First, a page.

Park, S., C. Deser, and M. A. Alexander, 2005: Estimation of the surface heat flux response to sea surface temperature anomalies over the global oceans. J. Climate, 18, 4582-4599.
The surface heat flux response to underlying sea surface temperature (SST) anomalies (the surface heat flux feedback) is estimated using 42 yr (1956-97) of ship-derived monthly turbulent heat fluxes and 17 yr (1984-2000) of satellite-derived monthly radiative fluxes over the global oceans for individual seasons. Net surface heat flux feedback is generally negative (i.e., a damping of the underlying SST anomalies) over the global oceans, although there is considerable geographical and seasonal variation. Over the North Pacific Ocean, net surface heat flux feedback is dominated by the turbulent flux component, with maximum values (28 W m-2 K-1) in December-February and minimum values (5 W m-2 K-1) in May-July. These seasonal variations are due to changes in the strength of the climatological mean surface wind speed and the degree to which the near-surface air temperature and humidity adjust to the underlying SST anomalies. Similar features are observed over the extratropical North Atlantic Ocean with maximum (minimum) feedback values of approximately 33 W m-2 K-1 (9 W m-2 K-1) in December-February (June-August). Although the net surface heat flux feedback may be negative, individual components of the feedback can be positive depending on season and location. For example, over the midlatitude North Pacific Ocean during late spring to midsummer, the radiative flux feedback associated with marine boundary layer clouds and fog is positive, and results in a significant enhancement of the month-to-month persistence of SST anomalies, nearly doubling the SST anomaly decay time from 2.8 to 5.3 months in May-July.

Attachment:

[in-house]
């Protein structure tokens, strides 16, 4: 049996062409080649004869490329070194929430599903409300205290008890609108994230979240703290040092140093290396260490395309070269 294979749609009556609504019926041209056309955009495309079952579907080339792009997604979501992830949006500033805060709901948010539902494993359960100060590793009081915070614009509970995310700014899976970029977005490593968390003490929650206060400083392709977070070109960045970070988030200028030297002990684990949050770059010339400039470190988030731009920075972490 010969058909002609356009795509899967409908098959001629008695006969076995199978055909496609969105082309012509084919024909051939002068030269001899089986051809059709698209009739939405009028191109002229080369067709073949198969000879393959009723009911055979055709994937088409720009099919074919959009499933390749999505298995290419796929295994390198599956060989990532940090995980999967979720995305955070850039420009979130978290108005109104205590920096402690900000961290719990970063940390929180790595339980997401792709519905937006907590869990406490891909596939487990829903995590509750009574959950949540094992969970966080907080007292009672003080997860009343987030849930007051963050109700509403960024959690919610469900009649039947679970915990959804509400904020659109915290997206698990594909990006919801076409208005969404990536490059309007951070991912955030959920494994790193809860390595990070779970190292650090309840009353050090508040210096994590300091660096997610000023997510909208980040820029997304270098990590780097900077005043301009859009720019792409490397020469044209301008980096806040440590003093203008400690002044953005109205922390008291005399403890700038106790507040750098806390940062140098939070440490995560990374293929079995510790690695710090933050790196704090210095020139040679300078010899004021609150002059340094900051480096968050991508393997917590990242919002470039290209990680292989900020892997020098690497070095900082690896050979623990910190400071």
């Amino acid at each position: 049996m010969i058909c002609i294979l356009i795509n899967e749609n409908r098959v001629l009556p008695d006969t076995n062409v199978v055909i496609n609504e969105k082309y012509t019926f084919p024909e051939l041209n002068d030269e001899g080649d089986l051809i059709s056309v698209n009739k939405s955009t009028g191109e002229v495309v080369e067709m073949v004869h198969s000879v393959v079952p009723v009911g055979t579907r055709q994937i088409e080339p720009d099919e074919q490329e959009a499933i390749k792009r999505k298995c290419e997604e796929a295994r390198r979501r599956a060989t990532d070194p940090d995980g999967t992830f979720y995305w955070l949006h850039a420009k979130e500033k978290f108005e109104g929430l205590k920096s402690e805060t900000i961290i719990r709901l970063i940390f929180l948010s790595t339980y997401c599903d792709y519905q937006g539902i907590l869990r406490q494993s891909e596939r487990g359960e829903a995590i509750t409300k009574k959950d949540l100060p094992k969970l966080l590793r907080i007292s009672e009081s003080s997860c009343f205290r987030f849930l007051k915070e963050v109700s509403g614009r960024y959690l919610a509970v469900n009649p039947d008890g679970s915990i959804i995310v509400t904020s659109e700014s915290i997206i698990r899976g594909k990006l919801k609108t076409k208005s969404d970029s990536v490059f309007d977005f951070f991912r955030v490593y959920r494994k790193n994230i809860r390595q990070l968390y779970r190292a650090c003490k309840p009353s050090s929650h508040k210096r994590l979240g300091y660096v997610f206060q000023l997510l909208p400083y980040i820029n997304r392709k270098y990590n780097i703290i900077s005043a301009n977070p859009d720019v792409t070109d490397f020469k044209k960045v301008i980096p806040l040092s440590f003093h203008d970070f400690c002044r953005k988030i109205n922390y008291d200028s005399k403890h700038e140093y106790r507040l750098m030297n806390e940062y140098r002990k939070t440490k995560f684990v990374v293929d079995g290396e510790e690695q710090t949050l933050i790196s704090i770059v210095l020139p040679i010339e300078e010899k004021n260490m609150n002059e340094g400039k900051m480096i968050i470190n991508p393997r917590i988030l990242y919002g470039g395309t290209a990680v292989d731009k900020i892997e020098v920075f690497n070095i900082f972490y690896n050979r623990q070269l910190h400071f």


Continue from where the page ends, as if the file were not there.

Several regions are identified with net positive heat flux feedback: the tropical western North Atlantic Ocean during boreal winter, the Namibian stratocumulus deck off West Africa during boreal fall, and the Indian Ocean during boreal summer and fall. These positive feedbacks are mainly associated with the following atmospheric responses to positive SST anomalies: 1) reduced surface wind speed (positive turbulent heat flux feedback) over the tropical western North Atlantic and Indian Oceans, 2) reduced marine boundary layer stratocumulus cloud fraction (positive shortwave radiative flux feedback) over the Namibian stratocumulus deck, and 3) enhanced atmospheric water vapor (positive longwave radiative flux feedback) in the vicinity of the tropical deep convection region over the Indian Ocean that exceeds the negative shortwave radiative flux feedback associated with enhanced cloudiness.